The American Academy of Audiology (AAA) endorsed the Audiology Patient Choice Act (H.R. 5304), which would allow audiologists to practice as physicians when providing audiology services under the Medicare program.
The legislation stems from the Academy of Doctors of Audiology (ADA)’s 18x18 initiative, which aims to change Title XVIII of the Social Security Act to accommodate H.R. 5304’s provisions by 2018.
The AAA also remains committed to advancing the Access to Hearing Healthcare Act of 2014 (H.R. 4035, S. 2046), said AAA President Erin Miller, AuD, in an email. That bill, which was introduced in February 2014 and would eliminate the need for Medicare patients to get a physician order before seeing an audiologist, was endorsed by the ADA as well, said ADA President Kim Cavitt, AuD, in an email.
“We believe that the reciprocal endorsement of our respective legislative initiatives sends a strong message to our memberships, the audiology community at large, and members of Congress that the two associations have analogous objectives,” Dr. Miller said.
The Academy of Doctors of Audiology, American Academy of Audiology, and American Speech–Language–Hearing Association (ASHA) have held two group meetings in 2014, Dr. Miller noted.
“We will continue to contribute to an open dialogue with our colleagues about working collaboratively on legislative and other issues that support and advance the profession of audiology,” she said.
ASHA has not endorsed the Audiology Patient Choice Act.
“ASHA has put its efforts toward comprehensive benefits and rehabilitation in an effort to be able to document outcome measures relative to the benefits of the patients we treat,” ASHA Chief Staff Officer of Audiology Neil DiSarno, PhD, said in August.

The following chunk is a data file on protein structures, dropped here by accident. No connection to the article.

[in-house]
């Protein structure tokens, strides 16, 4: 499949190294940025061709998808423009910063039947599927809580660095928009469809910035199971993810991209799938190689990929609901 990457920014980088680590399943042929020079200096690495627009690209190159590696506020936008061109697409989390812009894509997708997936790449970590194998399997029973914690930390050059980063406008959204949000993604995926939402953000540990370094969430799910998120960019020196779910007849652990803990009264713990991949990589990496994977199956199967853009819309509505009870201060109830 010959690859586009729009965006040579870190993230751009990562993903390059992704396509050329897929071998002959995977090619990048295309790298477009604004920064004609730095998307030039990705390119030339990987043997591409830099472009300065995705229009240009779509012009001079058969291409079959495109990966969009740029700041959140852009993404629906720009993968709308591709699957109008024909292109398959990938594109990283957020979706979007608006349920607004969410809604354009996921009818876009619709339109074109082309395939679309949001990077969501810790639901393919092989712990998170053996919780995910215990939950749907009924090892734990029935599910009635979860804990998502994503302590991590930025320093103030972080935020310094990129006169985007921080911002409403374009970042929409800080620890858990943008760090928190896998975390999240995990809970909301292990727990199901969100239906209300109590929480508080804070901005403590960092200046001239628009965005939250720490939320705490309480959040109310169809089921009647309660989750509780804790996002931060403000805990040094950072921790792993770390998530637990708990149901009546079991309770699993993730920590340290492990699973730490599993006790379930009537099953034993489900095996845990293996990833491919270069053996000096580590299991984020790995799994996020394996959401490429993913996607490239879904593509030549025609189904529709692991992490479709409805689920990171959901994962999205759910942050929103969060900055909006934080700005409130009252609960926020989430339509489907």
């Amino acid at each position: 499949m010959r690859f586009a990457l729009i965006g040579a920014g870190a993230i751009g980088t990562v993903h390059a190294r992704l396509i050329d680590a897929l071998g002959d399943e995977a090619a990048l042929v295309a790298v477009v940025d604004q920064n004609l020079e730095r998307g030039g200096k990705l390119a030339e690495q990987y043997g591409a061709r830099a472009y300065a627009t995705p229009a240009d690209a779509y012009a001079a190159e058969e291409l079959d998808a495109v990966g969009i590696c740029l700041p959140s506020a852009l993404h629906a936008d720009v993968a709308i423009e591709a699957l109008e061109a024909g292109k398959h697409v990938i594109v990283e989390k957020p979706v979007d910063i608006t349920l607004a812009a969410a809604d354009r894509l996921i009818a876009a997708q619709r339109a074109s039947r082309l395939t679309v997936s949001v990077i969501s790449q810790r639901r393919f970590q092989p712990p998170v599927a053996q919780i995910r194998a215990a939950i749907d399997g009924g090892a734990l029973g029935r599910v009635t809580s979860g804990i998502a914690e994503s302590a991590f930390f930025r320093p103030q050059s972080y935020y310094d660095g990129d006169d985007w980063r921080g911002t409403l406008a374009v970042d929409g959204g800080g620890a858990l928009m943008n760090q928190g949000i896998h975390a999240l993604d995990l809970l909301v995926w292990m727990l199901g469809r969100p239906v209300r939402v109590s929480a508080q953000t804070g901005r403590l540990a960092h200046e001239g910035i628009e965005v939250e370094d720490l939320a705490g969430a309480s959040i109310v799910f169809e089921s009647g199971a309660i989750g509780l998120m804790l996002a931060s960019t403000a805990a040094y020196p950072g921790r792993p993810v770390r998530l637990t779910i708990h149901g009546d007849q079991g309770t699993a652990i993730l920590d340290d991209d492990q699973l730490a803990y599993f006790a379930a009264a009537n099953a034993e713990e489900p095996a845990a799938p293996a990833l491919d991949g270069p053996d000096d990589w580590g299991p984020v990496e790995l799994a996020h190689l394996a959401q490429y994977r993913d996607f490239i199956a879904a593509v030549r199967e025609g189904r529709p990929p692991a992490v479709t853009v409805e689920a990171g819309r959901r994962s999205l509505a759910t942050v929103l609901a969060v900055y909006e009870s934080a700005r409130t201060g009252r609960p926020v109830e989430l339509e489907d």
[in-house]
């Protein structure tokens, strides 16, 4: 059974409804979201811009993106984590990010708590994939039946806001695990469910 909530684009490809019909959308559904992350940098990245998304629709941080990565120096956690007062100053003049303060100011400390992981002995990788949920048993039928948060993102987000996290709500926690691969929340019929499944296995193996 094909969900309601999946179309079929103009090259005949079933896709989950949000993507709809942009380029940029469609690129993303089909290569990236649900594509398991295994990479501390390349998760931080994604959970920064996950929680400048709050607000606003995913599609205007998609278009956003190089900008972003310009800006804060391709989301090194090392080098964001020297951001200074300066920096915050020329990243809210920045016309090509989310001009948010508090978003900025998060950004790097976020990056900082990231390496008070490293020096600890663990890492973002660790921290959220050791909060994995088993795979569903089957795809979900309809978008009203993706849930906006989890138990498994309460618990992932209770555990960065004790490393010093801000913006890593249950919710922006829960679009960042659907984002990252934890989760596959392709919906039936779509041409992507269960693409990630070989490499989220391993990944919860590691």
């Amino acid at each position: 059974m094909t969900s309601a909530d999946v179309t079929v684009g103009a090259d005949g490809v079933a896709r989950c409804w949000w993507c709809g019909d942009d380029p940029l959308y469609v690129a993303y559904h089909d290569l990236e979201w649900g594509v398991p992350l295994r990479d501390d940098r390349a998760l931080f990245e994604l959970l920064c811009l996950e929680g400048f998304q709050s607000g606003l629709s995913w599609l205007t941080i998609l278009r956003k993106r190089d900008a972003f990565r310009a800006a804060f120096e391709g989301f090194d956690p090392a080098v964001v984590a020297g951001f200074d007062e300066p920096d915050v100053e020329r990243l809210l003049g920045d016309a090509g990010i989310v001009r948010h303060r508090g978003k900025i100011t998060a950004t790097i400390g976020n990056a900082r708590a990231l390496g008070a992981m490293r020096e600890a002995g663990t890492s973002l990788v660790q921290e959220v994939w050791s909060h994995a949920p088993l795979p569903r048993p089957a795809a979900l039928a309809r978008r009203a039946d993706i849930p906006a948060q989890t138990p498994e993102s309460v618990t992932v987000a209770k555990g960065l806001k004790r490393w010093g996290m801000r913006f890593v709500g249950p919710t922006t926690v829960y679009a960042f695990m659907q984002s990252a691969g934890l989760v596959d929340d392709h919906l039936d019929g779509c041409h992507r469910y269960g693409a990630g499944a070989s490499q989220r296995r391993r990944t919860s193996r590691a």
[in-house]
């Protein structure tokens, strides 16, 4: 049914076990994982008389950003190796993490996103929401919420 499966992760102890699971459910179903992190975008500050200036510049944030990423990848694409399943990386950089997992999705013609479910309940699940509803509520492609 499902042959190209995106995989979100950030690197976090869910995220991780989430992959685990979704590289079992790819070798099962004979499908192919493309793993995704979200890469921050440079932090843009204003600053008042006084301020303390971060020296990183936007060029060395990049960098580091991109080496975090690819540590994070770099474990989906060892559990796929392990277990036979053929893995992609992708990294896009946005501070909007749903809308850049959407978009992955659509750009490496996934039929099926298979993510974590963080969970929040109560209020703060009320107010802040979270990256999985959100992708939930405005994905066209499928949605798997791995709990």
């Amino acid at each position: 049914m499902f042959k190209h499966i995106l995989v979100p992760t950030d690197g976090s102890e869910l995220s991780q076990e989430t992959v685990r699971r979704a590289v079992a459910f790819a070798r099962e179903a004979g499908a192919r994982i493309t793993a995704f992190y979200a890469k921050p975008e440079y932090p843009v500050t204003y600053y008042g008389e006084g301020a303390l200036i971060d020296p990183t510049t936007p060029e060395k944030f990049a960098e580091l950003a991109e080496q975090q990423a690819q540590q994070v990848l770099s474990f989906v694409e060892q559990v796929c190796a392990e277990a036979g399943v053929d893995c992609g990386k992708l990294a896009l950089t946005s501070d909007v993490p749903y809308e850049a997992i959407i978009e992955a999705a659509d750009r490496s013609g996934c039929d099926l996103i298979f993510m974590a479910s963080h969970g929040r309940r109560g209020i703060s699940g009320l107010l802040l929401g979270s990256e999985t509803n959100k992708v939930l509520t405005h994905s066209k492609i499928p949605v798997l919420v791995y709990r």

The Audiology Patient Choice Act, which was introduced July 31, 2014, also would allow Medicare coverage of medically necessary, covered audiology and vestibular services without a physician order, and would include vestibular rehabilitation, cerumen removal, and aural rehabilitation on that list of covered services, as long as they're provided by audiologists within their state-defined scopes of practice.
The legislation would not affect state scope of practice or provide hearing aid coverage under Medicare.
In addition to the AAA, the California, Louisiana, and Pennsylvania Academies of Audiology; the Northern Illinois University Student Academy of Audiology; Salus University; the Hearing Care Group of Metropolitan New York; the David & Carol Myers Foundation; and the National Aging in Place Council have endorsed the bill.
“The momentum has been incredible, and, of course, the more public support for the bill, the better received it will be in Congress,” Dr. Cavitt said.
Dr. Cavitt expressed hope that the Audiology Patient Choice Act ultimately will be signed into law.
“With the help of ADA members, the audiology community, and our patients and allies, I am confident that the bill will pass in due time,” she said. “It is right for the patient, right for the Medicare program, and right for audiology.”